Justice Albin continued in relevant part: The telephone is an essential instrument in carrying on personal affairs, and there is a general societal assumption that the people and places one calls on a telephone, no less than the resulting conversations, will be private. The place where such a call is made does not matter, be it home, office, hotel, or even public phone booth. What a person seeks to preserve as private, even in an area open to the public, may be constitutionally protected, and a person does not lose the right to the privacy of a telephone call simply because he made his calls from a place where he might be seen.
A police station’s “report writing room” is not an area open to the public, and legitimate security concerns must be taken into account in the setting of a stationhouse. Few would dispute that an arrestee has a lesser expectation of privacy within the confines of a police station. A police station, however, is not a constitution-free zone. Clearly, an arrestee cannot make a call from a stationhouse phone line without the authorization of the police. When permission is given, however, the State does not suggest that the police have a right to record and listen to an arrestee’s stationhouse call to his attorney. And, of course, the phone lines are not used exclusively by arrestees. No empirical evidence has been presented to support that there is a general understanding that all outgoing phone lines from a police station are recorded or that social norms instruct that an expectation of privacy in a police station call is not one that “society is prepared to recognize as reasonable.” See State v. Evers, 175 N.J. 355, 369 (2003).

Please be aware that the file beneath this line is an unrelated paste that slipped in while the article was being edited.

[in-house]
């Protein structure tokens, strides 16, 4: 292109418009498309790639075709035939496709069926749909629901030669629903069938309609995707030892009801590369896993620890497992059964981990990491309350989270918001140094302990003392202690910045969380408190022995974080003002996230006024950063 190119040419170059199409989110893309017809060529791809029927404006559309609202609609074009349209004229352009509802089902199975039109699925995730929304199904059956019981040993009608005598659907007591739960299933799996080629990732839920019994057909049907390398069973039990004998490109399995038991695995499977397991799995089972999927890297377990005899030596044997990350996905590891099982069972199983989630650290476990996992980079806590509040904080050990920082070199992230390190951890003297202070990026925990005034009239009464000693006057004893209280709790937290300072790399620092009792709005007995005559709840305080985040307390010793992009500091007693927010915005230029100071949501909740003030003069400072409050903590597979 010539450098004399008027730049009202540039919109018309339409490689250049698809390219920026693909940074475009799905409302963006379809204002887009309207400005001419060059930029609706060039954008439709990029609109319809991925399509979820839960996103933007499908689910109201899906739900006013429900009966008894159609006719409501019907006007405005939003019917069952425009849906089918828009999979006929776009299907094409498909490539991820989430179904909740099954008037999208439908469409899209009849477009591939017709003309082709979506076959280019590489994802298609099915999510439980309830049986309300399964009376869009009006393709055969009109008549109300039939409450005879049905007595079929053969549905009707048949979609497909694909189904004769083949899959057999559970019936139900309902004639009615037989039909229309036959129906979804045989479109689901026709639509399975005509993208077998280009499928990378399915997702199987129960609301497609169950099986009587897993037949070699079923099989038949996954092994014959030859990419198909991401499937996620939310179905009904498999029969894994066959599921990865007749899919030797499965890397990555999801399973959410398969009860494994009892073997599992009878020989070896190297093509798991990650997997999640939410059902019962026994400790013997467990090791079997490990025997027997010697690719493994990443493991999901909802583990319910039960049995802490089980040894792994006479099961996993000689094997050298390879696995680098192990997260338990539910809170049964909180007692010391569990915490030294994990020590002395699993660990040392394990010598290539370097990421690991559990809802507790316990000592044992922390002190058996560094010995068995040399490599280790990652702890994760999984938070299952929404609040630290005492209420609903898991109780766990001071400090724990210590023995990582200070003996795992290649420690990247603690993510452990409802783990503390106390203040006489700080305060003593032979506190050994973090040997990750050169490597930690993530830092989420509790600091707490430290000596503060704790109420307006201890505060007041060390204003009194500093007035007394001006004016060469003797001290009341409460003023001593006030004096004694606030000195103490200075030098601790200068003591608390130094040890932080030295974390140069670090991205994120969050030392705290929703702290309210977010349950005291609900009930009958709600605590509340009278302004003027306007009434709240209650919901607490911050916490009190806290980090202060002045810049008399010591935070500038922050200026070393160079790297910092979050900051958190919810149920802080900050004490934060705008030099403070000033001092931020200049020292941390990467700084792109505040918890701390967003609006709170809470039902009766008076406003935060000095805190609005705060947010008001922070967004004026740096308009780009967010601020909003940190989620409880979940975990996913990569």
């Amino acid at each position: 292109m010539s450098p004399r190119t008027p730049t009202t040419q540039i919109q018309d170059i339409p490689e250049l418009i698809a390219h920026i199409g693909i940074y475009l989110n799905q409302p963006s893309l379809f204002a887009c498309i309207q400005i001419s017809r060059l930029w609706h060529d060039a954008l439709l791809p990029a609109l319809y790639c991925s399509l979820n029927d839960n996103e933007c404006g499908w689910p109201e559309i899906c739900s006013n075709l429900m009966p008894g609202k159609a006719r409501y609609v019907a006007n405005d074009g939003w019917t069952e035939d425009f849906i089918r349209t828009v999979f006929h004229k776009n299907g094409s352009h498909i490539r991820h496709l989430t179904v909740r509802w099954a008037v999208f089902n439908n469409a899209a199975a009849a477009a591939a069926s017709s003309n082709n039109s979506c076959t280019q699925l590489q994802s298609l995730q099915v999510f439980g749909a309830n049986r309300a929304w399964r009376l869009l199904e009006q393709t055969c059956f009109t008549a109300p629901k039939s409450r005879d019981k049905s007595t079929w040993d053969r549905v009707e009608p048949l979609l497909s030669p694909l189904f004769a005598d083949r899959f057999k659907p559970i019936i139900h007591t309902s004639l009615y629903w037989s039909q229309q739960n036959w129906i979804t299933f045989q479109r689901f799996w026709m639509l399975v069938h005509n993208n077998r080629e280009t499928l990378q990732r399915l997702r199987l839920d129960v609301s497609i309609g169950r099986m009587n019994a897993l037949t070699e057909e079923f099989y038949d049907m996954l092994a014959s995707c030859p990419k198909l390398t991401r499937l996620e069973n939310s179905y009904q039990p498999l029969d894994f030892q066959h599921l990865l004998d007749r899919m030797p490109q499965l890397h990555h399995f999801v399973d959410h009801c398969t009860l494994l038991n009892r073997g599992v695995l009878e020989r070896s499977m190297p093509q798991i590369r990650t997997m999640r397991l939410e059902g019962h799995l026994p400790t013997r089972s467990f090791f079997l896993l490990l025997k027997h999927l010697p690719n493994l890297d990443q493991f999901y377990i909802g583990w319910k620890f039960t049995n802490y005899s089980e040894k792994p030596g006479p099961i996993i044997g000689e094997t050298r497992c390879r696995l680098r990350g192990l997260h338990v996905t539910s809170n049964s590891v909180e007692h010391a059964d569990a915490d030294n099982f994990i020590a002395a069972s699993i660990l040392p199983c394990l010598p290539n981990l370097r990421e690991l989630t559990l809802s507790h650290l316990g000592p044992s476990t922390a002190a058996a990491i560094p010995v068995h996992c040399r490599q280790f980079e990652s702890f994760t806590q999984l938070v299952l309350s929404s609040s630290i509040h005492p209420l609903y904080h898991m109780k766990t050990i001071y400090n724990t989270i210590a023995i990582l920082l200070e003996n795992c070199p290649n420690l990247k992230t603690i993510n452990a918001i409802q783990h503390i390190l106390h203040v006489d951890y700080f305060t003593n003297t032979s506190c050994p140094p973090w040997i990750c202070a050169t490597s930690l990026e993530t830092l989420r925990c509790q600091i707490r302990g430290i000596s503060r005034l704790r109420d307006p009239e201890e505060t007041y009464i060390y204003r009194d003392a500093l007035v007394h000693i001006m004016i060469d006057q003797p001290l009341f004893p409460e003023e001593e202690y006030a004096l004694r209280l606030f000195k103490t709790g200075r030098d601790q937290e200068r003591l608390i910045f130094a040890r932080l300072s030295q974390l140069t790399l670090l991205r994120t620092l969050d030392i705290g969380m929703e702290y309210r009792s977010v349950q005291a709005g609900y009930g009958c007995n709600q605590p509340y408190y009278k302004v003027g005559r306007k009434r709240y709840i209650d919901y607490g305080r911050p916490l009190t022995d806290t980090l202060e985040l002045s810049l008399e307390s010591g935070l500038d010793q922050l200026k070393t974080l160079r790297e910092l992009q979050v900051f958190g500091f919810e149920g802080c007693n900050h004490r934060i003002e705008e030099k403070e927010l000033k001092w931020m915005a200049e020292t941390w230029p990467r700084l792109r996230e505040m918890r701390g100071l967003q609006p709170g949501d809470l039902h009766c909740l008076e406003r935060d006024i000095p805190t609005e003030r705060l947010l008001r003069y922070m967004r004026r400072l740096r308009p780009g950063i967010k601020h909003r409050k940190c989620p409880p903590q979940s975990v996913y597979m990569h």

The Court’s reference to a “public phone booth” is dated. It is difficult to find any public phones aside from non-functioning ones that for some reason were never removed from their locations. The reference likely comes from a reference to precedent from decades ago.